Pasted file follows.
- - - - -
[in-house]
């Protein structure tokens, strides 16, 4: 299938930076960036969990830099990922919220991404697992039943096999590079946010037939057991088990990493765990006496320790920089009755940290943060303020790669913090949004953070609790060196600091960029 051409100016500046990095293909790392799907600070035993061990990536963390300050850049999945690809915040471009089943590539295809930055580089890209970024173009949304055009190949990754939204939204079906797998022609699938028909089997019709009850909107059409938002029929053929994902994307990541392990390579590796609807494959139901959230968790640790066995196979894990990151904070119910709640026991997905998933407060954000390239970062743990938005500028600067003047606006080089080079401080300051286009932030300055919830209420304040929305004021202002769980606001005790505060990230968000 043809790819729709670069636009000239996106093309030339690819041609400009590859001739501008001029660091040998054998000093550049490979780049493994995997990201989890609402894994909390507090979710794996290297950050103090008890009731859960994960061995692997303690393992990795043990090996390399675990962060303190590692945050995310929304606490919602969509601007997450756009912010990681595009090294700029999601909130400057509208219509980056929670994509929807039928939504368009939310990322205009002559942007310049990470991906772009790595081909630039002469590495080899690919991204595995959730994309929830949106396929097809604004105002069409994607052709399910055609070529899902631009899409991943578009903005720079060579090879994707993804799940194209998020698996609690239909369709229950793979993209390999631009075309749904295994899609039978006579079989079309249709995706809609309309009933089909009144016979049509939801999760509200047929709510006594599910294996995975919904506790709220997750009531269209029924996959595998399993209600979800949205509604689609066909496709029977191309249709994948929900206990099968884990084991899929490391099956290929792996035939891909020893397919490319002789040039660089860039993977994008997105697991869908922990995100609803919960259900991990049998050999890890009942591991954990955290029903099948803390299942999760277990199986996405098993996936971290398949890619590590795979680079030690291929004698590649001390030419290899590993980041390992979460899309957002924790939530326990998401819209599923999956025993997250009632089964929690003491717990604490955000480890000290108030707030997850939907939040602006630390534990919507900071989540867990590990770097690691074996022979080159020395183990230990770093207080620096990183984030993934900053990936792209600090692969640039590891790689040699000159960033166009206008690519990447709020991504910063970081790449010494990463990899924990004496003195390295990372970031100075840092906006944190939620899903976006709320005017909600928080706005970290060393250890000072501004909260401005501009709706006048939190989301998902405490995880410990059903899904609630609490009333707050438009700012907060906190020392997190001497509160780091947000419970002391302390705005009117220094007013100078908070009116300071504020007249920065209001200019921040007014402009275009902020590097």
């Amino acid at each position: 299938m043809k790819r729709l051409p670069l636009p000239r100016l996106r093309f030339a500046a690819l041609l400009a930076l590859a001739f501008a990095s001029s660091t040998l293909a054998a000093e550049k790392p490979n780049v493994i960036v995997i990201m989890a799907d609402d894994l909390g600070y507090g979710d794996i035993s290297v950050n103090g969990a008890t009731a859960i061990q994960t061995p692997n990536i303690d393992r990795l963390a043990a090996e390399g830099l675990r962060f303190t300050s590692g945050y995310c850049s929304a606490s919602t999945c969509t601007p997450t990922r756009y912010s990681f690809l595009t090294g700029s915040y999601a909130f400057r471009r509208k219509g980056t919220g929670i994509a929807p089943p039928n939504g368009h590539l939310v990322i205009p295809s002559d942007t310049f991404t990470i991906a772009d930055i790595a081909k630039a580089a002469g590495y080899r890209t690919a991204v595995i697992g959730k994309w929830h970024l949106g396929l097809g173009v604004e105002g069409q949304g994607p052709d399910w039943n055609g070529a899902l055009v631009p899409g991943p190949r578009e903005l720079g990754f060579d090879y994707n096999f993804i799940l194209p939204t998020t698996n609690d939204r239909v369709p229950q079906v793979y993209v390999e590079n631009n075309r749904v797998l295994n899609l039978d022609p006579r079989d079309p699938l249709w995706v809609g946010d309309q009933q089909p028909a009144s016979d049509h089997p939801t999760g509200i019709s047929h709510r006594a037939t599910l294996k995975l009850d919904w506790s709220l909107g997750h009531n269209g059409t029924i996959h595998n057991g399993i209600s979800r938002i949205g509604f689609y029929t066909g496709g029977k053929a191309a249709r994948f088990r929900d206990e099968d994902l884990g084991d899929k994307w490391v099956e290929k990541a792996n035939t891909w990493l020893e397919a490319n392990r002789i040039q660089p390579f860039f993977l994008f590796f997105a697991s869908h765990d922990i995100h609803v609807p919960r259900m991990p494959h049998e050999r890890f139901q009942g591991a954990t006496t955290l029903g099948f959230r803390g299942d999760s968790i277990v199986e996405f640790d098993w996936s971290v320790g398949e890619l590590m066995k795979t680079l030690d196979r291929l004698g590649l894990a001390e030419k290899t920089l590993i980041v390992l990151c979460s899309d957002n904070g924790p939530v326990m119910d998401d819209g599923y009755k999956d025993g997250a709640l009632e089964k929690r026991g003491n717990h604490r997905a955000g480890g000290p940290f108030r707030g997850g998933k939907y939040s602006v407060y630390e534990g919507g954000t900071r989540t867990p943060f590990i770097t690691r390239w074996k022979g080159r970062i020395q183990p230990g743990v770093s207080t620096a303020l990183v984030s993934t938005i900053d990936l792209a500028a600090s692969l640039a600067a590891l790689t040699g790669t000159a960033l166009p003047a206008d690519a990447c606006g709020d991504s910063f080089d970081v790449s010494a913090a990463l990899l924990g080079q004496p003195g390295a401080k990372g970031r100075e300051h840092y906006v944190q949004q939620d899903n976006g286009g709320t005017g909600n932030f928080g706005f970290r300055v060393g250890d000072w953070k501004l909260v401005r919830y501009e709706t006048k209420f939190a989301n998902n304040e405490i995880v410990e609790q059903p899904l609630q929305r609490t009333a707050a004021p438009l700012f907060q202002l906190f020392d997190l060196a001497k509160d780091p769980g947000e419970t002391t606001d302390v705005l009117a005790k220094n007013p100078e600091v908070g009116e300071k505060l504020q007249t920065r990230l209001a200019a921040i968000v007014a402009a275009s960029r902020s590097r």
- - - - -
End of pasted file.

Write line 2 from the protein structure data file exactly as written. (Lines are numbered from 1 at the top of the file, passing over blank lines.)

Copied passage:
């Protein structure tokens, strides 16, 4: 299938930076960036969990830099990922919220991404697992039943096999590079946010037939057991088990990493765990006496320790920089009755940290943060303020790669913090949004953070609790060196600091960029 051409100016500046990095293909790392799907600070035993061990990536963390300050850049999945690809915040471009089943590539295809930055580089890209970024173009949304055009190949990754939204939204079906797998022609699938028909089997019709009850909107059409938002029929053929994902994307990541392990390579590796609807494959139901959230968790640790066995196979894990990151904070119910709640026991997905998933407060954000390239970062743990938005500028600067003047606006080089080079401080300051286009932030300055919830209420304040929305004021202002769980606001005790505060990230968000 043809790819729709670069636009000239996106093309030339690819041609400009590859001739501008001029660091040998054998000093550049490979780049493994995997990201989890609402894994909390507090979710794996290297950050103090008890009731859960994960061995692997303690393992990795043990090996390399675990962060303190590692945050995310929304606490919602969509601007997450756009912010990681595009090294700029999601909130400057509208219509980056929670994509929807039928939504368009939310990322205009002559942007310049990470991906772009790595081909630039002469590495080899690919991204595995959730994309929830949106396929097809604004105002069409994607052709399910055609070529899902631009899409991943578009903005720079060579090879994707993804799940194209998020698996609690239909369709229950793979993209390999631009075309749904295994899609039978006579079989079309249709995706809609309309009933089909009144016979049509939801999760509200047929709510006594599910294996995975919904506790709220997750009531269209029924996959595998399993209600979800949205509604689609066909496709029977191309249709994948929900206990099968884990084991899929490391099956290929792996035939891909020893397919490319002789040039660089860039993977994008997105697991869908922990995100609803919960259900991990049998050999890890009942591991954990955290029903099948803390299942999760277990199986996405098993996936971290398949890619590590795979680079030690291929004698590649001390030419290899590993980041390992979460899309957002924790939530326990998401819209599923999956025993997250009632089964929690003491717990604490955000480890000290108030707030997850939907939040602006630390534990919507900071989540867990590990770097690691074996022979080159020395183990230990770093207080620096990183984030993934900053990936792209600090692969640039590891790689040699000159960033166009206008690519990447709020991504910063970081790449010494990463990899924990004496003195390295990372970031100075840092906006944190939620899903976006709320005017909600928080706005970290060393250890000072501004909260401005501009709706006048939190989301998902405490995880410990059903899904609630609490009333707050438009700012907060906190020392997190001497509160780091947000419970002391302390705005009117220094007013100078908070009116300071504020007249920065209001200019921040007014402009275009902020590097």